Tributes paid to former Cork hurler John Horgan
Jimmy Barry Murphy and Denis Coughlan remember former team-mate
Warm tributes were paid this weekend to former All-Ireland winning Cork and Blackrock hurler John Horgan who passed away on Friday at his family home in Rochestown in the city.
A swashbuckling corner back noted for his long striking, the blonde Horgan won his first All-Ireland with Cork in 1970 and was part of the three-in-a-row team that won again in 1976, 1977 and 1978.
Among his team-mates on the Cork three-in-a-row team was former All-Ireland-winning Cork hurling manager, Jimmy Barry Murphy who recalled how the Blackrock man was a stalwart of the team.
“I played with John for Cork and he was an inspirational player because of his type of play with his long striking and the scores he got were fantastic and would lift the team on many occasions.
“He was also an incredibly popular player across the clubs – he wasn’t into the club rivalries that a lot of us were into, he was above all that – he was a one -off, a free spirit type of player.
“But he was also a strong hurler too – I played against him many times with the Barrs against Blackrock and I found him very difficult to mark and I never liked marking him.”
Barry Murphy extended his sympathies to Horgan’s widow, Liz, and the couple’s four adult daughters, Gillian, Laraine, Debbie and Ashleigh, saying he would be a huge loss to his family.
Fellow Cork hurler Denis Coughlan who played half back outside Horgan both in 1970 and on the three-in-row team, also remembered his former team-mate with great fondness and affection.
“I first came across John when he was playing senior hurling with Passage in 1966 when the Glen played them in a league game and he marked Christy Ring who was nearing the end of his career.
“He was only about 16 at the time but he was striking – he had this shock of blonde hair but he was very strong striker of the ball even then and of course that was one of the features of his hurling.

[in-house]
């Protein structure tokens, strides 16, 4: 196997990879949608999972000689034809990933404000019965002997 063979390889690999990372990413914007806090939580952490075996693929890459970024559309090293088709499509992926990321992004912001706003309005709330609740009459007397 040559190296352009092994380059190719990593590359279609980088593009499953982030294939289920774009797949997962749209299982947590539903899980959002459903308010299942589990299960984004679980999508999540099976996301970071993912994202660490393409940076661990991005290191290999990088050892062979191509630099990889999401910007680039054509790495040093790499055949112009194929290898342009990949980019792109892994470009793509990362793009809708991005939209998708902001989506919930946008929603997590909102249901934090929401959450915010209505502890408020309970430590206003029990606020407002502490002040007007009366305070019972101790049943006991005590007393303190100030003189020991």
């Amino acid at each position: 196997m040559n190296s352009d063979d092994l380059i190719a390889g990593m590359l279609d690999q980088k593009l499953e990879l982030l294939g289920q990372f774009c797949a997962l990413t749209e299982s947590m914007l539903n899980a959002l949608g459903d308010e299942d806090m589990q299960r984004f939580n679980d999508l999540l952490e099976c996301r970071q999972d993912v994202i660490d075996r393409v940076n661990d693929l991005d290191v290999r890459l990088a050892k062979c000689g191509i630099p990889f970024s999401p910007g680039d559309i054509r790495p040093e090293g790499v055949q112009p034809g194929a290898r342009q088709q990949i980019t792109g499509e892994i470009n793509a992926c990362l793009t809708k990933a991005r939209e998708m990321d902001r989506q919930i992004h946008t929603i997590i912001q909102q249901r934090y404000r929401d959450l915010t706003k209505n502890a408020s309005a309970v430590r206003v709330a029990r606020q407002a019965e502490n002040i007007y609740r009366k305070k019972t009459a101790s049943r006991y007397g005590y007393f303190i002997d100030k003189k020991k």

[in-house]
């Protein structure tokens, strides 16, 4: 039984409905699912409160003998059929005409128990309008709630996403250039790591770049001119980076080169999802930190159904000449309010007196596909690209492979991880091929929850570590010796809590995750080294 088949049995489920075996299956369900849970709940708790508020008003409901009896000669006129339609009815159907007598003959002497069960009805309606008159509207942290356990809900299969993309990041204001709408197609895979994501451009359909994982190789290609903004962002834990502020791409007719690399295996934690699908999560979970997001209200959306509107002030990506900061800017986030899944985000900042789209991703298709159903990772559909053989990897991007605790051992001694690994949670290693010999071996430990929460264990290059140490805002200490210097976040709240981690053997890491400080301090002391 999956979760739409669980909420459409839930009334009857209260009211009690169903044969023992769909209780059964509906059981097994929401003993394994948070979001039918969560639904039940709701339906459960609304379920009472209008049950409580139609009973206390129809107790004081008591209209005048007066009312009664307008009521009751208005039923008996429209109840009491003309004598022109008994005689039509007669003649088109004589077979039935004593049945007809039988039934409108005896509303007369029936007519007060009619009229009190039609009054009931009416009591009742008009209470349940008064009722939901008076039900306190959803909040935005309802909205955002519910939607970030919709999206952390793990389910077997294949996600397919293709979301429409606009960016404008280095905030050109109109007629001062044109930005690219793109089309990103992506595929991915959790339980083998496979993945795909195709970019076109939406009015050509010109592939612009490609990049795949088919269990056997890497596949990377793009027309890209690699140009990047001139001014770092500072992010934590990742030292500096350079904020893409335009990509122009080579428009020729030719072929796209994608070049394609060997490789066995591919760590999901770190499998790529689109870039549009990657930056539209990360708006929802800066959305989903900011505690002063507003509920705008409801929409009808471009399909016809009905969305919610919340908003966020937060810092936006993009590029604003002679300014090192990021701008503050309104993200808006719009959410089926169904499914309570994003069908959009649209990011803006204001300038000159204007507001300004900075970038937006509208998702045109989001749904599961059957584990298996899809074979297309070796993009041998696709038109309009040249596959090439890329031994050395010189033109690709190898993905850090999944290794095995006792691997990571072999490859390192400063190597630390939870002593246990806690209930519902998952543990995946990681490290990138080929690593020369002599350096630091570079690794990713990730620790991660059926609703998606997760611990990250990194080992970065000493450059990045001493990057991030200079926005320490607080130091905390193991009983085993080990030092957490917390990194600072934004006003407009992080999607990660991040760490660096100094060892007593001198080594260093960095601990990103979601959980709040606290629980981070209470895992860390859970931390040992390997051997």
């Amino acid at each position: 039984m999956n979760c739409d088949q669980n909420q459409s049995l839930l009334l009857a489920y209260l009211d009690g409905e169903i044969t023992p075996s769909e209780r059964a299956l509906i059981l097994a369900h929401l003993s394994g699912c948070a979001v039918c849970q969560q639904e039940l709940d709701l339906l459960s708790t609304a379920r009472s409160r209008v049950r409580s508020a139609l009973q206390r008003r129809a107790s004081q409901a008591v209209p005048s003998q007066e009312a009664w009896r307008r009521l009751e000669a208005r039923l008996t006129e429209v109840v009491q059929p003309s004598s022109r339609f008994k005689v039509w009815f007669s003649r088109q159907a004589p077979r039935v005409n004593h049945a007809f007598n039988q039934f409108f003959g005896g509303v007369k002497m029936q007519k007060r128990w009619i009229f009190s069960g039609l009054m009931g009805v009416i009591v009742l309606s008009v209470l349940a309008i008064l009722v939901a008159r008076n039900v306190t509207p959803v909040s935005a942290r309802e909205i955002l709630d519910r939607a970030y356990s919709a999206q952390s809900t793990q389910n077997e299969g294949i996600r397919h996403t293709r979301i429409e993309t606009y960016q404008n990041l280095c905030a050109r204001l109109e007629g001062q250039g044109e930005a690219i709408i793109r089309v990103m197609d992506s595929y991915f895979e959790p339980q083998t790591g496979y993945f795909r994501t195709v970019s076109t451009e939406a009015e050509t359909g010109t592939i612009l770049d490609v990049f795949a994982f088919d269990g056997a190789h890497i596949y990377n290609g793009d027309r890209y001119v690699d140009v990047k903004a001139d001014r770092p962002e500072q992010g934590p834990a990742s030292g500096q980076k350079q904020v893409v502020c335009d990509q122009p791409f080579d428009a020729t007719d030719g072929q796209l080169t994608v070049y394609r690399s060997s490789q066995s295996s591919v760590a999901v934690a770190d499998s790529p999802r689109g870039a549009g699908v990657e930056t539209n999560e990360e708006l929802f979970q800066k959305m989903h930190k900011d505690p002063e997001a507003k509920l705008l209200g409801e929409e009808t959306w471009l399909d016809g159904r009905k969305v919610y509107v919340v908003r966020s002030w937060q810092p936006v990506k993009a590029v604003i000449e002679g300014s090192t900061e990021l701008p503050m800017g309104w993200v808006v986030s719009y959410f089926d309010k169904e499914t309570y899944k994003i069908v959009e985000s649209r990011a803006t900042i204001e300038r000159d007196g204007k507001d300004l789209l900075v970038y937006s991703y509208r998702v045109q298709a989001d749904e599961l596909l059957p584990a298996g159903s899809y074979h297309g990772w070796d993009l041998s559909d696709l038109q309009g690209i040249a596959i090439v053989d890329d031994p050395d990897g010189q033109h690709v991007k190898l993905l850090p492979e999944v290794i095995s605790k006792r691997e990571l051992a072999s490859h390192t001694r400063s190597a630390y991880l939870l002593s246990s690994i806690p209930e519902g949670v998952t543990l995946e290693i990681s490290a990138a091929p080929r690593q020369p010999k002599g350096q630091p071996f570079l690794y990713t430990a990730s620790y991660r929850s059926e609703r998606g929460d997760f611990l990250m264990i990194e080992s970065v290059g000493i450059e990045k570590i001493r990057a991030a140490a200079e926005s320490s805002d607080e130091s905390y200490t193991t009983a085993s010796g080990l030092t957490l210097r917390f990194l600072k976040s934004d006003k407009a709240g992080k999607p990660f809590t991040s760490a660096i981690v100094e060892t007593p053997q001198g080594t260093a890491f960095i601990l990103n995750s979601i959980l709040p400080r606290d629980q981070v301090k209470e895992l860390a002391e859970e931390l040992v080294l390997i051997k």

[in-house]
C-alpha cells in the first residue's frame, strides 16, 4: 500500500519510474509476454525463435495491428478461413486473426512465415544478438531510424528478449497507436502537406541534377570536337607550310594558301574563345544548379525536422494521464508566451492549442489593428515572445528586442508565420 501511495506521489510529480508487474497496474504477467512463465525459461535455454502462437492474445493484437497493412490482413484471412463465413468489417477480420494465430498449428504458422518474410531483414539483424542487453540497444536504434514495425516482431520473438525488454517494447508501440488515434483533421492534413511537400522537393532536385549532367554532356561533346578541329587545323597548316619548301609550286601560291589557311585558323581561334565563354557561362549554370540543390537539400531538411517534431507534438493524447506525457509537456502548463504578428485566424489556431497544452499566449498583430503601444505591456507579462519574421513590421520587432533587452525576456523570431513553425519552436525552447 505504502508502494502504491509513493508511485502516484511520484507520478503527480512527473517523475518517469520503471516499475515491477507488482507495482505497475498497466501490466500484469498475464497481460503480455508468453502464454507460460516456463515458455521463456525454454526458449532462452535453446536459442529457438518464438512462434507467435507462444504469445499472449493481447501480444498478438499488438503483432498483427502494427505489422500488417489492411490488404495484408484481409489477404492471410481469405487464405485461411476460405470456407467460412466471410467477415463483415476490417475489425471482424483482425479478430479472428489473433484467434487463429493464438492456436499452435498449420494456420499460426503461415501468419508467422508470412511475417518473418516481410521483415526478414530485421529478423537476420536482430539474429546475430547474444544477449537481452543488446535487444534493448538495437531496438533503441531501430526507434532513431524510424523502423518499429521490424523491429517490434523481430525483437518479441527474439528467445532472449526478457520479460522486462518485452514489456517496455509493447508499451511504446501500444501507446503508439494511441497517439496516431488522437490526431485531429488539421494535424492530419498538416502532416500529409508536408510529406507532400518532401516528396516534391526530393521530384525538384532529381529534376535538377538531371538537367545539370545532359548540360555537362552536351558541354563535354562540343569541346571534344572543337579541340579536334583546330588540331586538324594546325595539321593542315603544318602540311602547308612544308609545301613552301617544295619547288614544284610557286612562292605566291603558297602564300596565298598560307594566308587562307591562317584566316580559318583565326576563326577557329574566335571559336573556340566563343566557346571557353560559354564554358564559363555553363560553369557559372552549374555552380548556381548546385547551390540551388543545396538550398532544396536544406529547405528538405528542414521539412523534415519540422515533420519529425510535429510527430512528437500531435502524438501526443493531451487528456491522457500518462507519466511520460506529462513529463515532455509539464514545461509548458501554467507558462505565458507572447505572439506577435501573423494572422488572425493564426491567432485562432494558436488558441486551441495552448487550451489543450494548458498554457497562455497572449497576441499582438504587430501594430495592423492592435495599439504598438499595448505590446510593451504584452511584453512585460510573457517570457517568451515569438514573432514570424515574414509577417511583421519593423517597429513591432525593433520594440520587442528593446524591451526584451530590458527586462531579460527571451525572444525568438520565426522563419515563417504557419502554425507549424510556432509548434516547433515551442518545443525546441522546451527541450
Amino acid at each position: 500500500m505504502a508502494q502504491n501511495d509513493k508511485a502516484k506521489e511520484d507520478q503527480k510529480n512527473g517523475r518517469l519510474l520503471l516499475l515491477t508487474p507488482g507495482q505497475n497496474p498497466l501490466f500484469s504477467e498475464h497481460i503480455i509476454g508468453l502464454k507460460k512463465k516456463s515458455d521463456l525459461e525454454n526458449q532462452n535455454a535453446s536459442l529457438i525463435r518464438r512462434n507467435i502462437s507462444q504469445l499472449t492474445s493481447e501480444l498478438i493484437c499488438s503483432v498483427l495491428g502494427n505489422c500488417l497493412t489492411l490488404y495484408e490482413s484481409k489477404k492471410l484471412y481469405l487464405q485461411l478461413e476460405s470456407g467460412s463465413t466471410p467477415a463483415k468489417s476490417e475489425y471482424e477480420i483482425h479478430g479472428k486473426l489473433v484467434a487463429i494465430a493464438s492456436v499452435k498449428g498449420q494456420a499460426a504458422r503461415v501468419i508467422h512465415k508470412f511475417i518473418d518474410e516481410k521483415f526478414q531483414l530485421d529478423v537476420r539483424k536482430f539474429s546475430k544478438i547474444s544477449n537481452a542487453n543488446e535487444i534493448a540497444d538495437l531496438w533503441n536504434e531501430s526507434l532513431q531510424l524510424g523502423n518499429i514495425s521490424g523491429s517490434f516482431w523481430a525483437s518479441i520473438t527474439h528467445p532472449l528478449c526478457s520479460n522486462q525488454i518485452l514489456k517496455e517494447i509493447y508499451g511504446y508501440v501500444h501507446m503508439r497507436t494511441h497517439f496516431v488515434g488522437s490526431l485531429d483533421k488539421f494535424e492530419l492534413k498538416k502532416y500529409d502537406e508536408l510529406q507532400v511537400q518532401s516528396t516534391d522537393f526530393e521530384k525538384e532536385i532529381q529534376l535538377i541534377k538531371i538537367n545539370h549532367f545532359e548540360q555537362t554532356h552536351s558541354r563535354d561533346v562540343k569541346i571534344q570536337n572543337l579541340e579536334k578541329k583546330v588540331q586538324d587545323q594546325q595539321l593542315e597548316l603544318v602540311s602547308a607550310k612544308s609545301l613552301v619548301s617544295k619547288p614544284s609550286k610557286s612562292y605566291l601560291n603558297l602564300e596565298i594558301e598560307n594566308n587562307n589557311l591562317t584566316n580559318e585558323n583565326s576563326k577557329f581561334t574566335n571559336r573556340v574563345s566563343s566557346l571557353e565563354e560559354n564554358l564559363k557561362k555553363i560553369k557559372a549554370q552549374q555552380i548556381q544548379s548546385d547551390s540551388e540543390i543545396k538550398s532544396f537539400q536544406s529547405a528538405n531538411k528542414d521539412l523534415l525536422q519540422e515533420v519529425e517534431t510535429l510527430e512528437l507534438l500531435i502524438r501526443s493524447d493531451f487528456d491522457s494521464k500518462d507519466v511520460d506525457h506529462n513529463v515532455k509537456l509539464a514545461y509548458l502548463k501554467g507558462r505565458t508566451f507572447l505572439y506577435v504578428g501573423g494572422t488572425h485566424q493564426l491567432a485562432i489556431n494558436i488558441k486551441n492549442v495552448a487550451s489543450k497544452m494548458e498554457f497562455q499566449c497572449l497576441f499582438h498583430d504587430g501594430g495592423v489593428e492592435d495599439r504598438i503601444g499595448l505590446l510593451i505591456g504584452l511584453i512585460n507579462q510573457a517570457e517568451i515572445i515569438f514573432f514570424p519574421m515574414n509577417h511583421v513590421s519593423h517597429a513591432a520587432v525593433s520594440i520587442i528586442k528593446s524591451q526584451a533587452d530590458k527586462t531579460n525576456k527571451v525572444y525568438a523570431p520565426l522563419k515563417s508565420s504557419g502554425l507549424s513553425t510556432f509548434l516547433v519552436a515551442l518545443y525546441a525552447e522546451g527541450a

“He was left corner back and I would have been left half back and he was great to play outside because you always knew if the ball passed you, he was great to commit himself to meeting the ball.
“And of course, he was renowned for his long clearances and I recall in the 1978 Munster final against Clare and we were leading by 0-5 to 0-1 at half-time and John had scored four of those points.”
“He was generally quiet in the dressing room and he let his hurling do his talking but off the pitch he was great company, a lovely man to talk and very witty, you would enjoy his company,” he said.
Coughlan pointed out that Horgan also had a reputation as being a lucky captain, leading Blackrock to Cork County titles in 1971, 1973 and 1978 with each leading to All-Ireland club success.
“John was captain in 1979 when we were going for four-in-a-row with Cork and we were all thrilled because he had this reputation for being a lucky captain so we figured we were going to win.
“But Galway didn’t read the script and we were very disappointed when we lost to them but we gave him a slagging afterwards ‘How come we were beaten John, you were the captain’.”
“The blonde hair could have been a drawback because you know how distinctive he could be on the field but I think it worked in his favour because he was everyone’s favourite and a lovely fellow.”
Horgan’s remains will be removed from O’Connor’s Funeral Home Temple Hill to St Mary’s Church in Passage West at 6pm on Monday evening with funeral mass at 11am on Tuesday.